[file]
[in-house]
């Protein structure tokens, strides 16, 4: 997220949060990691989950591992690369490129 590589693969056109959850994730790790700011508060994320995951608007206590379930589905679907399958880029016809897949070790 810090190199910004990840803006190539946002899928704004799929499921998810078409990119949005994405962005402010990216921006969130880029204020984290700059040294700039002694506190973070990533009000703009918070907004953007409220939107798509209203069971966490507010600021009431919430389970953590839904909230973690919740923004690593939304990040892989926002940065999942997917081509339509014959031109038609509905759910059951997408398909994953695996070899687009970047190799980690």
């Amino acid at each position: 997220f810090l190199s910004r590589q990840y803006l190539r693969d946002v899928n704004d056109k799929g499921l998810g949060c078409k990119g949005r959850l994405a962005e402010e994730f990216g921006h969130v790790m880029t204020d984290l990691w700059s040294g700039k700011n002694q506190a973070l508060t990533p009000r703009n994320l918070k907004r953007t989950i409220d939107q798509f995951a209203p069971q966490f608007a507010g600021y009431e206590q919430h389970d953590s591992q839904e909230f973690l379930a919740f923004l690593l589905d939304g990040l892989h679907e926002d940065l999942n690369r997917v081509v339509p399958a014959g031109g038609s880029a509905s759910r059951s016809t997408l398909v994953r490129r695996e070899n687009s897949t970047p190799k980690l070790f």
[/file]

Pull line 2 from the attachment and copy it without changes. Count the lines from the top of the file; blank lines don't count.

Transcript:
């Protein structure tokens, strides 16, 4: 997220949060990691989950591992690369490129 590589693969056109959850994730790790700011508060994320995951608007206590379930589905679907399958880029016809897949070790 810090190199910004990840803006190539946002899928704004799929499921998810078409990119949005994405962005402010990216921006969130880029204020984290700059040294700039002694506190973070990533009000703009918070907004953007409220939107798509209203069971966490507010600021009431919430389970953590839904909230973690919740923004690593939304990040892989926002940065999942997917081509339509014959031109038609509905759910059951997408398909994953695996070899687009970047190799980690």